Aquilegia (Common Name: Columbine)

The Latin word “columba” means dove or pigeon, and it is said that the petals of the columbine look like birds (doves) in flight which is how the flower acquired its common name. 

But the botanical name Aquilegia is derived from the Latin word “aquilinum” which means “like an eagle” because the bright yellow spurs in the center of the flower are said to resemble eagle’s talons or claws.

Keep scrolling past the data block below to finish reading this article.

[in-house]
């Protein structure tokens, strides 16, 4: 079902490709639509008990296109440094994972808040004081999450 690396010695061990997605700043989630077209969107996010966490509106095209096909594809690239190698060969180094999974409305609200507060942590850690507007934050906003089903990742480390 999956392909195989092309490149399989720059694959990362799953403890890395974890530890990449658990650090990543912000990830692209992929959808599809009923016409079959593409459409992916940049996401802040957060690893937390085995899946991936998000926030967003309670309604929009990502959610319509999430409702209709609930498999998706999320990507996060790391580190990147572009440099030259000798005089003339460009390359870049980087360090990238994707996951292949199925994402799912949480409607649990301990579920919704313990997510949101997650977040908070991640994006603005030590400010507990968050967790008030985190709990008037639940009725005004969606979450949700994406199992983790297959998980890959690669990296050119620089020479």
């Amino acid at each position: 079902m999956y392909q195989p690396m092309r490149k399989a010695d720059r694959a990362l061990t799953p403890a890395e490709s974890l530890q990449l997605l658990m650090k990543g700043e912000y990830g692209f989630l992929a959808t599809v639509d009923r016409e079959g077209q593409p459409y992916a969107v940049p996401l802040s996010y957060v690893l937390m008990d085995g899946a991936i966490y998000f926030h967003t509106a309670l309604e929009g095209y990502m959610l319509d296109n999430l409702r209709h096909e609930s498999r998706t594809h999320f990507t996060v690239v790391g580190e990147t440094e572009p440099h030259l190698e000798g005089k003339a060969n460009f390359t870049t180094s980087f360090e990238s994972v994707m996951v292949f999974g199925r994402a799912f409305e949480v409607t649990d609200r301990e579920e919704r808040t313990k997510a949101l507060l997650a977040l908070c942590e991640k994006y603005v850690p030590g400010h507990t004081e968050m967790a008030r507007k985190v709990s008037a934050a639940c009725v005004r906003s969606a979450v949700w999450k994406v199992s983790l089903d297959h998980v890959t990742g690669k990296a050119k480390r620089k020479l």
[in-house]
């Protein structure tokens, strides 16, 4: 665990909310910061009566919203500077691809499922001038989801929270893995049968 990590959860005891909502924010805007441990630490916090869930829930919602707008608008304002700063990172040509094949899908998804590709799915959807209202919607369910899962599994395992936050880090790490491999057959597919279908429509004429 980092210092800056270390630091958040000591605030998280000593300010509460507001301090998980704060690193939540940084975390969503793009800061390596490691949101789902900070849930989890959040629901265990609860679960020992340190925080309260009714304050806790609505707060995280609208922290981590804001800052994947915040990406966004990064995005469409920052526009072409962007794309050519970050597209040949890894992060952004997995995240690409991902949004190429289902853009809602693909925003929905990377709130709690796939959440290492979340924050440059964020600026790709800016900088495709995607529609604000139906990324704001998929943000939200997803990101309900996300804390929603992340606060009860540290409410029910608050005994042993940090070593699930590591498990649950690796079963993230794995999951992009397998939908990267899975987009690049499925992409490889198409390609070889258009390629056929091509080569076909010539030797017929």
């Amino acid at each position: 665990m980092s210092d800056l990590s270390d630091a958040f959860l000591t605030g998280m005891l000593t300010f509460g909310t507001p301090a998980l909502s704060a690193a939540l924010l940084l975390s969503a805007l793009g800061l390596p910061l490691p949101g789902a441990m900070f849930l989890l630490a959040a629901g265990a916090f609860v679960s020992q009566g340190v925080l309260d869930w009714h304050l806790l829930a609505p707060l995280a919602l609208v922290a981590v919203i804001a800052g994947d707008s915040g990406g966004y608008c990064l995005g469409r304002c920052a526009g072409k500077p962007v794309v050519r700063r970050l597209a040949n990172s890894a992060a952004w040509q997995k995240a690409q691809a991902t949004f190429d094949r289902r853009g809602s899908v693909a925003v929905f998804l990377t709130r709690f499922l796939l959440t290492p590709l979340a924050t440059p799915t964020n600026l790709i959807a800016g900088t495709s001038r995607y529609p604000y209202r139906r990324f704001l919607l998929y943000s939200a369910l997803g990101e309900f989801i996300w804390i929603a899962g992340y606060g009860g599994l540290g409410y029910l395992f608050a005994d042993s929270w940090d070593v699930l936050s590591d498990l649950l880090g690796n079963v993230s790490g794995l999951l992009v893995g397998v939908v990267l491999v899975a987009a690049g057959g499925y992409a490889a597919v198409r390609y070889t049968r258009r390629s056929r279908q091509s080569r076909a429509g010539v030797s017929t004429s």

Columbines are best utilized in a woodland garden. Flowers appear in spring along with delicate fern-like foliage (which, alas, is susceptible to leaf miner by mid-summer). Once flower production has ceased, allow the seeds to drop and propagate naturally. The plants can then be cut to the ground where they will lay dormant until the following spring. Combine with ferns, hostas, solomon’s seal, and other shade-loving perennials that will fill in the woodland border once the columbines are gone for the season.